Pressed by Commissioner Amanda Fritz to show some of his cards during a budget work session this afternoon, Mayor Charlie Hales laid out his office's "nutshell" strategy for tamping down—and not paying for—the NE Alberta bacchanalia known as Last Thursday.

Some of it's familiar: The city wants out of the business of mustering volunteers and paying for cops and street closures at the beloved/accursed street-art event—which brings out families and culture-lovers on the last Thursday of the month, starting in May, but also attracts choking traffic and rowdy types who drink too much and pee too much.

But some of it's not: While it hunts for a neighborhood or community group to take the event over, the city wants to start collecting fees from the vendors who set up at the event—not right away, but "probably" at some point this year. Hales' spokesman, Dana Haynes, says the mechanism and particulars have yet to be vetted with the city attorney's office or the city's revenue bureau. But that's just a hiccup on the way to change.

"He doesn't want this forevermore to be paid for by the taxpayers at large," Haynes says of his boss.

Hales took on the conflict over Last Thursday last year, to mixed success. He was following in the footsteps of his predecessor, Sam Adams, who also made attempts in his final year in office to raise money and control the event.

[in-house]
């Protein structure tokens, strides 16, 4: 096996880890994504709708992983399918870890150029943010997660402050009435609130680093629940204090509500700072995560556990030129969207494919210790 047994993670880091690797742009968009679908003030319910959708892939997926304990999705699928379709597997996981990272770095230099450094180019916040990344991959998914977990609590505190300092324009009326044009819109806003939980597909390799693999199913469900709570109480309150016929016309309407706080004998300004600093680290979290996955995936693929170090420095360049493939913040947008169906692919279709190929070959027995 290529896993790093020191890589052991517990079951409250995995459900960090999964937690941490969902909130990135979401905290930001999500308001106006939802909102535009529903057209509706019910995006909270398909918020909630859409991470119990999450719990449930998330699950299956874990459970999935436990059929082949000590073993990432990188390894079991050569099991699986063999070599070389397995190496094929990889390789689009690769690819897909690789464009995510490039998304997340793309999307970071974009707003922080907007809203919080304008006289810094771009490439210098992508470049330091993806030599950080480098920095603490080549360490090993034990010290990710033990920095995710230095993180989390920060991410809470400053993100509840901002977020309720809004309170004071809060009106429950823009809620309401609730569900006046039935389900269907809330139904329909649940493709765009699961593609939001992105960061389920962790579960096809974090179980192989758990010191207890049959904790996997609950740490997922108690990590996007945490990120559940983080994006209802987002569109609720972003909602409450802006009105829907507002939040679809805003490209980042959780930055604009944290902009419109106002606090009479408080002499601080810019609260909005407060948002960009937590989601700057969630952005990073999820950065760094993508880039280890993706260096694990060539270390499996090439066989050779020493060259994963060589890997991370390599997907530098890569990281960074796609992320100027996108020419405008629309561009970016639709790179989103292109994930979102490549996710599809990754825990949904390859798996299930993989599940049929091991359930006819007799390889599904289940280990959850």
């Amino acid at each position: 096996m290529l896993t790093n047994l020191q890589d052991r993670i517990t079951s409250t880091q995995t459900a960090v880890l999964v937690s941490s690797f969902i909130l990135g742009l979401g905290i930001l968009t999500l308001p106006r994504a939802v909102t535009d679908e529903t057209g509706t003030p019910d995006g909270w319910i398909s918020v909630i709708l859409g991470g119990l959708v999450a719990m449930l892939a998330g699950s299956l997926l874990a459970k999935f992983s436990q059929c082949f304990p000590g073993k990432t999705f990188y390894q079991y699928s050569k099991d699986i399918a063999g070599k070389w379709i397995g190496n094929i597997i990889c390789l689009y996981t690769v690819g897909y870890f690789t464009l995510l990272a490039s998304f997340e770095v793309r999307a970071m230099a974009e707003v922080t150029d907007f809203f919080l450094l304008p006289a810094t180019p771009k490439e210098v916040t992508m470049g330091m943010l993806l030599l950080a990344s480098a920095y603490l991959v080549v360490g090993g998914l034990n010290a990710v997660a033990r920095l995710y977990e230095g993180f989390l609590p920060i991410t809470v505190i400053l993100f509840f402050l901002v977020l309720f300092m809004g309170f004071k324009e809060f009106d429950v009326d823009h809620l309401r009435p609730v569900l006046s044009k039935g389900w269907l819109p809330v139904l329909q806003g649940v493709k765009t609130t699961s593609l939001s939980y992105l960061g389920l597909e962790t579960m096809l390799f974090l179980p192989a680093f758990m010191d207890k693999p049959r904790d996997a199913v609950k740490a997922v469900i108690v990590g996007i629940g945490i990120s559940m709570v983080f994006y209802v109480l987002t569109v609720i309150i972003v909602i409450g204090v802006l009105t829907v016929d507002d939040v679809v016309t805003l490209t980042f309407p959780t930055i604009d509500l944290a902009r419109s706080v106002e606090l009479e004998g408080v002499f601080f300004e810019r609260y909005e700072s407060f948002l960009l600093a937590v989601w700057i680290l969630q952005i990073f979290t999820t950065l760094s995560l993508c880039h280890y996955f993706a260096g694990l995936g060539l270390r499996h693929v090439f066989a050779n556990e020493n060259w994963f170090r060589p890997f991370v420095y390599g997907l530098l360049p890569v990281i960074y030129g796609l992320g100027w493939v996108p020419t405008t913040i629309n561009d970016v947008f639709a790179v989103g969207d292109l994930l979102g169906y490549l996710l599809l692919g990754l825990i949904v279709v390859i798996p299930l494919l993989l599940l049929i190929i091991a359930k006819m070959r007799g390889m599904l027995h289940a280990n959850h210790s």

Hales' staff tried enforcing Last Thursday's hours of operation and started tracking nuisances tied to the event. But the new controls led to a falling out with the grass-roots community group that had been traditionally been seen as leading the event, Friends of Last Thursday. FoLT resigned in protest over the changes, and the mayor's office ran things for the rest of the season. The monthly event has cost the city at least $10,000 a month and often more.

In today's work session, said he hoped to do a hand off to a community group in time for next year, with that group stepping up to pay for the event and collect vendors fees.

Rumors abounded last year that Hales' staff wanted to get the Northeast Coalition of Neighborhoods to take things over. Talks this year haven't gotten that far yet—they've mostly involved figuring out the fee mechanism and running interference with city commissioners, the city's noise control officer, and the bureaus, like police and transportation, most affected by the event.

"But that's what we need to get to," Hales said. "The city needs to work its way out of that role."

Haynes said the one-year timeline is likely "aspirational" but not impossible. If the city starts collecting fees, he says, that might blaze a trail and ease concerns for a skeptical nonprofit or neighborhood group.

Asked fi FoLT might re-enter the picture, Haynes said it was his understanding that last year's falling out has shown no signs of thawing. On either side.

"We took them at their word," Haynes says, "when they said they resigned in anger."